One of my favorite things about travel are the euphoric food experiences. Some of my strongest memories about a place often centers on some delicious dish that I had. Here’s five highlights from over the years.
Boston- Mike’s Pastry’s Chocolate-Covered Cannoli- I haven’t been to Italy, the home of the cannoli, but if there’s a better cannoli then this on this side of the Atlantic I haven’t found it yet. The creamy filling, the quality chocolate, the crispy pastry- it was heaven. Plus, the cannoli comes in a distinctive white box tied up with string for easy transportation.
North Carolina- BBQ- North Carolina has a unique style of barbeque. Most BBQ places there use a vinegar-based sauce that give the meat a nice tang. It was the first time I’d ever had vinegar-based bbq. I didn’t realize the stuff existed before I visited the state to do house repairs for a charity. Most of the bbq I had was made by neighbors living near the house that the team and I were repairing. Not only was the barbeque blissful, but it was also a welcome break from the hot work. The barbeque was almost always made with shredded pork and put between a bun. No condiments or extra sauce needed. The meat and the vinegar stood on its own. I haven’t found this style of barbeque outside of the state, so I need to make a return visit soon.
Paris- Prosciutto, goat cheese, and sun-dried tomato sandwich- I expected that Paris would have some good food. I picked up this sandwich at a local shop in my first hour in the city. The freshness and flavor of a simple ham and cheese sandwich did not disappoint.
Tokyo- Sushi on a conveyer belt– My first meal in Japan was at a traditional sushi bar where a conveyer belt ran around the perimeter of the bar. The sushi was priced based on the color of plate it was on. Every seat had a hot water tap embedded in the bar to make hot tea, and hot towels were handed out before the meal. The tea cups had pictures on the side explaining what type of fish was in each piece of sushi. The whole experience was a fun introduction to Japanese cuisine and dining traditions.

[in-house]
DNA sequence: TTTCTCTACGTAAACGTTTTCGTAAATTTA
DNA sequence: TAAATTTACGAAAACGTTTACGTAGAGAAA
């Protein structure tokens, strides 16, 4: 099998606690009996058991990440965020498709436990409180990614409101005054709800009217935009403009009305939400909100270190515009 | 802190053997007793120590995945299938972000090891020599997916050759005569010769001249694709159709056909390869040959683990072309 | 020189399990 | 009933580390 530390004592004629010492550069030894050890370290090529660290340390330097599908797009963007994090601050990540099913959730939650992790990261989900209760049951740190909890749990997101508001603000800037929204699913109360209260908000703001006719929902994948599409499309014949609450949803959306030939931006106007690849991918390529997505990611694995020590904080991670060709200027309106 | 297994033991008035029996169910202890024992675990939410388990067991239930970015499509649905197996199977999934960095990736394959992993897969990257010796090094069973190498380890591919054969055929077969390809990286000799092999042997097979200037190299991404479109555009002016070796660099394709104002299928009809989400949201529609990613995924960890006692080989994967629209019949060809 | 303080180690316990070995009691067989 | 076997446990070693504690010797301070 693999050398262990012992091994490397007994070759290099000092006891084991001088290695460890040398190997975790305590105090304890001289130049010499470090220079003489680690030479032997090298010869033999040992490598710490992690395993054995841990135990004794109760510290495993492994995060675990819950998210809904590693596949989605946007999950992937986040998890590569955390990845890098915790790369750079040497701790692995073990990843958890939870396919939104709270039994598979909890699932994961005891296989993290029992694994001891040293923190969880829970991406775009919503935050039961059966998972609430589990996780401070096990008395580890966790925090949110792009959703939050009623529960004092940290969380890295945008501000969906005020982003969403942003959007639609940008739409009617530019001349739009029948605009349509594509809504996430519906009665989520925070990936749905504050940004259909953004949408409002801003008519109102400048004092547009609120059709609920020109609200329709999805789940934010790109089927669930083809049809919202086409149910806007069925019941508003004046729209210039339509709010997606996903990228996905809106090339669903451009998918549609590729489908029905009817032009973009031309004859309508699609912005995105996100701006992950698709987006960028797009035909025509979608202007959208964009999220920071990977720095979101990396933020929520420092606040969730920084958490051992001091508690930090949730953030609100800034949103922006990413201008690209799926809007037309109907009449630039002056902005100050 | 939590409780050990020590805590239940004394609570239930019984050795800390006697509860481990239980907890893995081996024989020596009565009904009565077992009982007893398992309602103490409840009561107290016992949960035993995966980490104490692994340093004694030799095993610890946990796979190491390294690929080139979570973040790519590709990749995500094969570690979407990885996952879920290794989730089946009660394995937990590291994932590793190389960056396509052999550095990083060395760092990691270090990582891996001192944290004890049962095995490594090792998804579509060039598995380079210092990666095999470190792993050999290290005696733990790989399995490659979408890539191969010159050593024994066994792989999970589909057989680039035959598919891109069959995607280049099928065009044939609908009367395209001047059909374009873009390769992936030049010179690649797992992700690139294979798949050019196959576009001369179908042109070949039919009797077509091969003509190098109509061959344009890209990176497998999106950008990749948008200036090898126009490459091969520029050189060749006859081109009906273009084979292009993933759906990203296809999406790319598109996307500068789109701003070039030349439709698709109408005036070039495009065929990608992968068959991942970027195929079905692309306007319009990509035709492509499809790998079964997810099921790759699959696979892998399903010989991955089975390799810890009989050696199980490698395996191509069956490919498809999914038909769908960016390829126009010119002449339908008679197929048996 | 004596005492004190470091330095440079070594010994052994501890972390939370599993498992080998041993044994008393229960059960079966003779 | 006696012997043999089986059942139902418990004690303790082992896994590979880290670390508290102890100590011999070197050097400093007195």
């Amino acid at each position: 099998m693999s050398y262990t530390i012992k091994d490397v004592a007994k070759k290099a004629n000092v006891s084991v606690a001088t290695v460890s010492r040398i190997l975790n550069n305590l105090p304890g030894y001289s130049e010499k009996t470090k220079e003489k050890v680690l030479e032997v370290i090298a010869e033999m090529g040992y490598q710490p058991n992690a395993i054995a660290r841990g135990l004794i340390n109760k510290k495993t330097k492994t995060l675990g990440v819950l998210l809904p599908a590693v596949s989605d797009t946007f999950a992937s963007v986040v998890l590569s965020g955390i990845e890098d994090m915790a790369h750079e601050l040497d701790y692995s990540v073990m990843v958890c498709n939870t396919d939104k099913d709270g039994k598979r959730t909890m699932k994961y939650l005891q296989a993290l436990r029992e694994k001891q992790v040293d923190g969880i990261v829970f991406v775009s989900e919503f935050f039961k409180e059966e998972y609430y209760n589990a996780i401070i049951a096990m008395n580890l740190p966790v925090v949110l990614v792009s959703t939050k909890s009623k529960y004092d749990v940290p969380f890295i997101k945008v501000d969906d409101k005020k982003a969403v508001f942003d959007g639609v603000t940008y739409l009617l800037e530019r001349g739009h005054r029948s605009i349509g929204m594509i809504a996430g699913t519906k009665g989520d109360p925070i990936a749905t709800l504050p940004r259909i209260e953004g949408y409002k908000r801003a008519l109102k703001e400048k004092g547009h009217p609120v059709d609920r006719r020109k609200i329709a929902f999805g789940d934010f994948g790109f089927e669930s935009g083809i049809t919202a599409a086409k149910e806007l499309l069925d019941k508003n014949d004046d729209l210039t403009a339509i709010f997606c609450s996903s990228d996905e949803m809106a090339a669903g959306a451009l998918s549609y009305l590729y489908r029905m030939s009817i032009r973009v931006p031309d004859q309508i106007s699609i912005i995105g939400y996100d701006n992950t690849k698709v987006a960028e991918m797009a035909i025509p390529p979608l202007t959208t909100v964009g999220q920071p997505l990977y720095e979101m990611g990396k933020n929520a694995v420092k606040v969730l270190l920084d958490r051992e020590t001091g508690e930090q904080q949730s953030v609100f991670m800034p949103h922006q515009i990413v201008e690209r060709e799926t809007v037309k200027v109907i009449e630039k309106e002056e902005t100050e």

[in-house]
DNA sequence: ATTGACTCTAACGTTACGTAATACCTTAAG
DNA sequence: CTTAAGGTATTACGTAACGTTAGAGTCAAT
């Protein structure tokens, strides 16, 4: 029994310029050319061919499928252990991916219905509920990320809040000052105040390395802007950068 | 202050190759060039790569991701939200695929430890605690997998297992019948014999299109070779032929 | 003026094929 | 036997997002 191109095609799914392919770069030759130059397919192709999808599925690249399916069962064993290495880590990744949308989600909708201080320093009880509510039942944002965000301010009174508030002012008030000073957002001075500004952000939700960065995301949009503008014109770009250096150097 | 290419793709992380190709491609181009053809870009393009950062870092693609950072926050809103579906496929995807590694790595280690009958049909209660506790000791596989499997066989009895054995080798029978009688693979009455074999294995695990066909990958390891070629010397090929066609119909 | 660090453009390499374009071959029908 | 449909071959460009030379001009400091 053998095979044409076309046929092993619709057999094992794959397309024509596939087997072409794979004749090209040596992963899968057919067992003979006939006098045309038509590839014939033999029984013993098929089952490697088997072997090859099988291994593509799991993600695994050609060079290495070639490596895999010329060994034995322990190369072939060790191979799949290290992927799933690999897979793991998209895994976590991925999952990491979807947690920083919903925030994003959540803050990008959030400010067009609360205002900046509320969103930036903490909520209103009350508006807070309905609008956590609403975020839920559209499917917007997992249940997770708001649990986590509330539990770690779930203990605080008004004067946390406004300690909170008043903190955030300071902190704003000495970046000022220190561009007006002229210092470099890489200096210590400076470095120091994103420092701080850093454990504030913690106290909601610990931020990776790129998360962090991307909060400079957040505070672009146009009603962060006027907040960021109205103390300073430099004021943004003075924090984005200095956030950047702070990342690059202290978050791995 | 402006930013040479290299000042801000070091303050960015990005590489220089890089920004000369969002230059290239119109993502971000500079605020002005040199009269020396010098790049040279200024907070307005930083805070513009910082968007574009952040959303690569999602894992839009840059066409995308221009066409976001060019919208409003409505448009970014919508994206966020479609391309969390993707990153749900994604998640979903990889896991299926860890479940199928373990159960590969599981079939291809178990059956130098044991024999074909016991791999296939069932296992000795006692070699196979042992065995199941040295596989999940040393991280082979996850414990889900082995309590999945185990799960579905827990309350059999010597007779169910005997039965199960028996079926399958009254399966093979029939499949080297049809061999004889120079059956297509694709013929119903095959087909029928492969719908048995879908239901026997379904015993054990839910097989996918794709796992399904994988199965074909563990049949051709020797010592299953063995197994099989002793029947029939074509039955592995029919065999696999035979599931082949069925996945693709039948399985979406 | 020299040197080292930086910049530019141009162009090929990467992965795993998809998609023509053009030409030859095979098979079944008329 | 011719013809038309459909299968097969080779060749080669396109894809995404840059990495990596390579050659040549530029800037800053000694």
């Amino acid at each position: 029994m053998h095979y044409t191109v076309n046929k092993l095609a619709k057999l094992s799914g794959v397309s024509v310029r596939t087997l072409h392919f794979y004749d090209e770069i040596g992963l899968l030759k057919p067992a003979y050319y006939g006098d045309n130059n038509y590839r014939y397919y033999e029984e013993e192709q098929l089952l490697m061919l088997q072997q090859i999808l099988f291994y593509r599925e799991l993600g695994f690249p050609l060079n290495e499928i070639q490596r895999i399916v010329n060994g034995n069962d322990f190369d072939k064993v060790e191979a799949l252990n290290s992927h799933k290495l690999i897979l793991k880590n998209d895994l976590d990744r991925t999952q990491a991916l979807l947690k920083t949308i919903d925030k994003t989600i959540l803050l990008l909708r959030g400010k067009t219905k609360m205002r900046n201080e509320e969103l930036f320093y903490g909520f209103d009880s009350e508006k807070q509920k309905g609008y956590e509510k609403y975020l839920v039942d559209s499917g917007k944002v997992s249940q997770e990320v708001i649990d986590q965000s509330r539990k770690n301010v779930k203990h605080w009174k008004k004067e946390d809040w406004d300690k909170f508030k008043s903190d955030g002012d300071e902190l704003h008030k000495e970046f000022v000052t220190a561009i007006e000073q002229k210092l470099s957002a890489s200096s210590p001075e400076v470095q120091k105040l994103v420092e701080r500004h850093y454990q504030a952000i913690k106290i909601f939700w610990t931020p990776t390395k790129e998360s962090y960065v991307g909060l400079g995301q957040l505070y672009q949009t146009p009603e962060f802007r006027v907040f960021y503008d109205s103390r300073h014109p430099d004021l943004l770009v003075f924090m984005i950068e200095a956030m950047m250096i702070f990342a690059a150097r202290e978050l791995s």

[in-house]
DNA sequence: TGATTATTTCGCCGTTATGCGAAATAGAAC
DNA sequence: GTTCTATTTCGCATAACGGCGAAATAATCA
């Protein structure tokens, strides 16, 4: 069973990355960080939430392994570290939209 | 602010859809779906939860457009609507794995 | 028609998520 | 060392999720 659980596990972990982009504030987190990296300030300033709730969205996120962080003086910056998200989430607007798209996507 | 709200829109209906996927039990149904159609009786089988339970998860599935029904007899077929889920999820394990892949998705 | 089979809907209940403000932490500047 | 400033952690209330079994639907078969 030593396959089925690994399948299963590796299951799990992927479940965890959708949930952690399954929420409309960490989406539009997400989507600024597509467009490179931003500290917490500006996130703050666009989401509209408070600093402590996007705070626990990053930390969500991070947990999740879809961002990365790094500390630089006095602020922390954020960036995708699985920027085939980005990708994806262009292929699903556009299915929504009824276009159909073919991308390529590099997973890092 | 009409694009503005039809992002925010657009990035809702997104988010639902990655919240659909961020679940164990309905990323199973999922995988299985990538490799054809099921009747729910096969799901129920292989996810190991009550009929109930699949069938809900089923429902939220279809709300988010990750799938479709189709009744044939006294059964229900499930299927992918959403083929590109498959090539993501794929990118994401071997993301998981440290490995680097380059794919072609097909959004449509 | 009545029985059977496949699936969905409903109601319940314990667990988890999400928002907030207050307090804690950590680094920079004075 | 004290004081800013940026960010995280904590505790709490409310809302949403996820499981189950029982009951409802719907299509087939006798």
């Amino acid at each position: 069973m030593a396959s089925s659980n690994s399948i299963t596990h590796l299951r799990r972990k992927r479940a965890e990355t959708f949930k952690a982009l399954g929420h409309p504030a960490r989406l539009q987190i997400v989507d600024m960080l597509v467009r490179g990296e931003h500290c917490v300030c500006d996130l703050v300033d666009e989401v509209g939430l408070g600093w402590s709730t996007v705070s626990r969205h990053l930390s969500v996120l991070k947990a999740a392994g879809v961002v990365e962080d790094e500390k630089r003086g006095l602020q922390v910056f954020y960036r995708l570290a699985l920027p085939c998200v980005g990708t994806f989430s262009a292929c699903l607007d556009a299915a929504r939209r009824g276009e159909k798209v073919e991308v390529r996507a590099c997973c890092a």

Parkishon, Kenya- Goat and cabbage- Before coming to Kenya, I never knew that goat was an animal that could be eaten. And I’m not a huge fan of cabbage. The goat was prepared simply- just chopped into cubes, seasoned and served with rice or pasta. The cabbage was also cooked and seasoned with a spice mix that’s only available in Kenya. But the sheer remoteness of the village and the fact that a group of three women worked most of the day to prepare the meal gave me a whole new appreciation for it. It became a new kind of comfort food for me.
I haven’t been back to any of these places, so I don’t know if I’d have the same experience again. In many cases, it would be impossible to go back. And I’m okay with that. The memories I have are unique and tied to the people I got to eat with. I’m just grateful I got to experience such culinary delights in the first place.